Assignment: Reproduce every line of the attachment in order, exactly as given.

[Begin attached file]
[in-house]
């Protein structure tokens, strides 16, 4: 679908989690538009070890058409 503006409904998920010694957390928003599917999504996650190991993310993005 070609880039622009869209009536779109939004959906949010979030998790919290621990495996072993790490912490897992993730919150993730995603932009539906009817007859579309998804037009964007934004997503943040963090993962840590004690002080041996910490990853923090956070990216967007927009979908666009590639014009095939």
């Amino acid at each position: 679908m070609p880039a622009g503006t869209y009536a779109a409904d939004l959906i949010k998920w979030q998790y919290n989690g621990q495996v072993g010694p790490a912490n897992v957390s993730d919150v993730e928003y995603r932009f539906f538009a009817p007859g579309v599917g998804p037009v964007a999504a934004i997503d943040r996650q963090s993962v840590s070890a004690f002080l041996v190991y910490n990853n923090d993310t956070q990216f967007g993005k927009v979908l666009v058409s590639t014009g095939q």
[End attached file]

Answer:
[in-house]
């Protein structure tokens, strides 16, 4: 679908989690538009070890058409 503006409904998920010694957390928003599917999504996650190991993310993005 070609880039622009869209009536779109939004959906949010979030998790919290621990495996072993790490912490897992993730919150993730995603932009539906009817007859579309998804037009964007934004997503943040963090993962840590004690002080041996910490990853923090956070990216967007927009979908666009590639014009095939």
């Amino acid at each position: 679908m070609p880039a622009g503006t869209y009536a779109a409904d939004l959906i949010k998920w979030q998790y919290n989690g621990q495996v072993g010694p790490a912490n897992v957390s993730d919150v993730e928003y995603r932009f539906f538009a009817p007859g579309v599917g998804p037009v964007a999504a934004i997503d943040r996650q963090s993962v840590s070890a004690f002080l041996v190991y910490n990853n923090d993310t956070q990216f967007g993005k927009v979908l666009v058409s590639t014009g095939q």